We’ve long known that eating the right fish can help your heart. Now comes word that it might soothe your head as well.
People who regularly suffer from migraines can reduce the number of monthly headaches they experience and decrease headache intensity simply by eating more fatty fish, according to researchers at the National Institutes of Health.
The new study compared those who ate a diet rich in fatty fish to other study participants who consumed a diet higher in vegetable-based fats and oils.
At the start of the study, participants averaged more than 16 headache days per month, including more than five hours of migraine pain per headache day.
Compared to the control group, those who ate the diet higher in fatty fish and lower in vegetable-based fats and oils reported between 30% and 40% reductions in:
- Total headache hours per day
- Severe headache hours per day
- Overall headache days per month
The results of the study suggest that eating more fish might be one component of a plan to reduce migraine pain, says Dr. Lauren R. Natbony, an assistant professor of neurology and director of the headache medicine fellowship at the Icahn School of Medicine at Mount Sinai in New York.
“Treatment of migraine is usually multifaceted,” Natbony says. “Lifestyle and diet changes are a great adjunct to traditional medication therapy.”
How to treat a migraine
Migraines are a common condition. They vary in intensity, but often are quite severe, and can include additional symptoms such as nausea, and sensitivity to light and sound.
The headaches are often so debilitating that they are considered to be one of the top sources of disability worldwide, according to the Centers for Disease Control and Prevention.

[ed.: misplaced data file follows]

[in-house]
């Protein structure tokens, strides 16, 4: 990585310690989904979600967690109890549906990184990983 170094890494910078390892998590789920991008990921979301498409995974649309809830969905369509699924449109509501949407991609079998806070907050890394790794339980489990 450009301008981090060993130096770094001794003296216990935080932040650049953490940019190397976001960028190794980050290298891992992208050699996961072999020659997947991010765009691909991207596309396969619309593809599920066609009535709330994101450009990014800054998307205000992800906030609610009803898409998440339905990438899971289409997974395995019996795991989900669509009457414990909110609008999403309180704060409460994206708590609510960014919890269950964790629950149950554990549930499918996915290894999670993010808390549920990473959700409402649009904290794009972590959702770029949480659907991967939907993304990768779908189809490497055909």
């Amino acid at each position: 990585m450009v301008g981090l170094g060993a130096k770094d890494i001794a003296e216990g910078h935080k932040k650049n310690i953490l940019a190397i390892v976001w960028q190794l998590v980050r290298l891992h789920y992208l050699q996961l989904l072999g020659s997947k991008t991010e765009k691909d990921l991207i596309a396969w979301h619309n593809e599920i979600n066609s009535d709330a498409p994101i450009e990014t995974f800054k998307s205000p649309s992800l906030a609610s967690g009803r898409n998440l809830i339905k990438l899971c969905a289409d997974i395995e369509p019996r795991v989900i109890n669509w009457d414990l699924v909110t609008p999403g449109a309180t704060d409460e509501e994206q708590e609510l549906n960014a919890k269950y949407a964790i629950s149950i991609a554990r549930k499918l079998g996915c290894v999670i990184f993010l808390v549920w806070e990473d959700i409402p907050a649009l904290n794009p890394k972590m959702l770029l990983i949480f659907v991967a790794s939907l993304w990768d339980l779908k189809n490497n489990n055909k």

For nearly two decades, an average of around 15% of Americans aged 18 years or older consistently have reported experiencing a migraine or severe headache in the previous three months, the CDC says.
Typically, a person who experiences six headache days or more per month is probably a good candidate to visit a physician and start a daily preventative medication for migraine, Natbony says.
However, the need for treatment depends on the patient and the severity of the attacks. For example, treatment might be necessary for as few as three headaches per month for people who miss work or end up at the hospital because of their headaches.
Treatment itself varies. “Migraine treatment is both a science and an art, as there is a not a one-size-fits-all approach,” Natbony says.
Headache specialists are specifically trained in the complexities and nuances of treating migraine. You can find such a specialist near you at the American Migraine Foundation website.
Natural solutions for migraine relief
Besides eating more fish, there are several things you can do to reduce the incidence and intensity of your migraine headaches. They include:
Healthy lifestyle habits can improve and prevent migraine headaches, Natbony says. “Studies for migraine have shown that regular cardiovascular exercise for 30 to 40 minutes three to four days per week can be just as effective as a daily medication for the prevention of migraine,” she says.
Those with migraine should eat regular meals throughout the day, every three to four hours, Natbony says. “Drops in blood sugar can be a trigger,” she says. Studies have shown that breakfast is especially important, with protein-based breakfasts being most effective at reducing migraines.
You should drink a minimum of 64 ounces of water every day, Natbony says. Drink around an additional 16 ounces of water for every half-hour of exercise.
Relaxation techniques such as yoga, meditation and progressive muscle relaxation all have shown promise as ways to reduce both stress and the number of migraine headaches you experience. “Stress is one of the most common migraine triggers,” Natbony says.